It must have been nice to be a game reviewer over that time. Free copies of games landing on the office mat, or download codes in their inbox, ready for them to blast through them in a matter of days (sometimes less) in order to tell us, the ordinary folk whether the experience will be worth our hard earned cash. And yes, I've often used a review to help influence my decision as to whether to invest in a new game or not.
But as ordinary folk, the way we receive games is much different. It is our hard earned cash after all, and we're not always able to buy all the AAA releases we desire. So we make a reasonably informed decision. And we live with it. We don't blast through a title in a couple of days (unless it's the most recent generic fps with a story span of 1 and a half hours). We get to savour the experience, coming back to it time and time again, sometimes with massive intervals between gaming sessions. Longevity then is important in our decision, maybe wanting the most for our money in a game that spans months on end; or maybe craving something shorter so that we may finally be able to see a game's epic conclusion before someone inevitably spoils it for us.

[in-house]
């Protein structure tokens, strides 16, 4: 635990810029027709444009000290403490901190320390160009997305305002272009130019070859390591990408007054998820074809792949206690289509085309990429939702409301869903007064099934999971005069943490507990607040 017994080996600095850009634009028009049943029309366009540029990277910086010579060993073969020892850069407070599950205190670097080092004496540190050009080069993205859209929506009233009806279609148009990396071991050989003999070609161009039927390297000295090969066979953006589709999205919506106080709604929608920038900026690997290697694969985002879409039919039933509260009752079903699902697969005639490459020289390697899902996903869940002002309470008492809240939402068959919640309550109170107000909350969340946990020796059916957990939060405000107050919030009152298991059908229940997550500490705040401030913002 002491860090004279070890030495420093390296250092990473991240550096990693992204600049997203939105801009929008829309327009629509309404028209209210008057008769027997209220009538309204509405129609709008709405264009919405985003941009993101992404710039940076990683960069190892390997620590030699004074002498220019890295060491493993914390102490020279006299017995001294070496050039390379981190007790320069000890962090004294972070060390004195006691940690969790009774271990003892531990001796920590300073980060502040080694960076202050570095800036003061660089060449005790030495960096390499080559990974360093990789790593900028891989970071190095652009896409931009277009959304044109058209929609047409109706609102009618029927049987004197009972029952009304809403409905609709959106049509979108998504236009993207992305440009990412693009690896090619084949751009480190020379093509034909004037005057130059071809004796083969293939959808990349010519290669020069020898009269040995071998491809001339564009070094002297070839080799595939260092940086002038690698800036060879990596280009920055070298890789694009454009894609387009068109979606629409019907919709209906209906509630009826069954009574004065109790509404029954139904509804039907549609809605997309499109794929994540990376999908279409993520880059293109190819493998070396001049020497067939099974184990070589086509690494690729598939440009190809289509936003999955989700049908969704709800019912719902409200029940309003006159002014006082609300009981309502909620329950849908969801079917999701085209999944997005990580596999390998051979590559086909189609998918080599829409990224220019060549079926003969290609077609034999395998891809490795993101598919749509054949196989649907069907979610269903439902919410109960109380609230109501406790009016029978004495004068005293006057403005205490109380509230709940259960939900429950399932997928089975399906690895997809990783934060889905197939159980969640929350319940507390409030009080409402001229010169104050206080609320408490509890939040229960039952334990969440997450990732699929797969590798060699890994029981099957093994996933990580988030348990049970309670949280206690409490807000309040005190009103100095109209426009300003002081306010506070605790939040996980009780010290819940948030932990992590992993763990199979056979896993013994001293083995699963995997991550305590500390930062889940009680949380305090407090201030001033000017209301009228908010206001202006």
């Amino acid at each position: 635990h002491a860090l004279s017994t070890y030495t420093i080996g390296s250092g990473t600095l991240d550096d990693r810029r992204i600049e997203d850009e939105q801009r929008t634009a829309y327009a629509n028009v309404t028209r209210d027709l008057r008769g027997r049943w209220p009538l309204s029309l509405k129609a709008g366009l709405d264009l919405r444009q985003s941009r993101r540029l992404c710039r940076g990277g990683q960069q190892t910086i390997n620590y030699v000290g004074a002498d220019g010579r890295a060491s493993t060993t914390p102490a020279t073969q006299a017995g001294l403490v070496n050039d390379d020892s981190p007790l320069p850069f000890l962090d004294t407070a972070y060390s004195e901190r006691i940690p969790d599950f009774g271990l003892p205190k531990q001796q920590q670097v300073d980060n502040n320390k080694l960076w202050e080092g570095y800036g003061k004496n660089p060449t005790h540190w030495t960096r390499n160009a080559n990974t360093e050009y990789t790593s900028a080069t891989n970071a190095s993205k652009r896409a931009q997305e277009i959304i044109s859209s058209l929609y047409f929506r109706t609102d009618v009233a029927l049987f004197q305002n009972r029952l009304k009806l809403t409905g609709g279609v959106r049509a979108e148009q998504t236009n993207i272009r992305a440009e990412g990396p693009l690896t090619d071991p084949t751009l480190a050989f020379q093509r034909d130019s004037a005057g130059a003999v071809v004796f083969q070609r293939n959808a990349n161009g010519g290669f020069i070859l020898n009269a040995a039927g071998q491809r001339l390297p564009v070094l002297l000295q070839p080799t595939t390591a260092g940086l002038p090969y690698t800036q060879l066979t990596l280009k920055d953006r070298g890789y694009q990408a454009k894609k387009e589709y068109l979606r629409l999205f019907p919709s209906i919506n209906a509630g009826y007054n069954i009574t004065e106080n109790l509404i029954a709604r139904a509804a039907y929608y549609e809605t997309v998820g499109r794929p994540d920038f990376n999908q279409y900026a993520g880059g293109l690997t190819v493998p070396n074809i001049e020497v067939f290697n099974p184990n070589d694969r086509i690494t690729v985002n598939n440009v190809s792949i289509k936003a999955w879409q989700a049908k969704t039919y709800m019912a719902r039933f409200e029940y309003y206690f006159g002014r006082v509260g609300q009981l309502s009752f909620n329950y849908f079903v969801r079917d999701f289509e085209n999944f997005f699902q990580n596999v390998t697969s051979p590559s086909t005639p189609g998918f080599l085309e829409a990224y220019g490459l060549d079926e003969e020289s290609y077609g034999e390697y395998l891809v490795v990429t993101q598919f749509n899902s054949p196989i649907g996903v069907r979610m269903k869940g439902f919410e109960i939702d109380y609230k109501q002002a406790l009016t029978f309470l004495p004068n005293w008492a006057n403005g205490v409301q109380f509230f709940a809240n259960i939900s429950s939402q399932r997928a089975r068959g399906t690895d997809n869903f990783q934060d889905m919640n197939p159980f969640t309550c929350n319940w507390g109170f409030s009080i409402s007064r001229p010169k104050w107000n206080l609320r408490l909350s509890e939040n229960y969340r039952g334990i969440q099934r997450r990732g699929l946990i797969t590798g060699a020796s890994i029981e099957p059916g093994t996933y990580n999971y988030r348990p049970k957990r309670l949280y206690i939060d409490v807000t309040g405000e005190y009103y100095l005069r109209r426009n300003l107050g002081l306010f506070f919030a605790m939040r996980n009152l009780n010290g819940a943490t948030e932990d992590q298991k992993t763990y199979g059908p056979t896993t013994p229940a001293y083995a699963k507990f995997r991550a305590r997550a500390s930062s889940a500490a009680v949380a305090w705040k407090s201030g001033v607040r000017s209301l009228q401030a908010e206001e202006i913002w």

So for me, as an ordinary Joe (well, ish), I want different things to more or less everyone else in my games, so that they meet my specific needs, just as the rest of you will want something different to me. And whilst it's ace reading an informed all encompassing review of a title, a game may be technically bad but still immensely enjoyable for me, whilst a game that ticks all the technical boxes may be downright dull.
For me then, these are the games that have ticked my boxes; they've been enjoyable for me for different reasons, and I've stuck with them and drained every last tax deductible penny that went into buying them from them. For me, they have had the most value.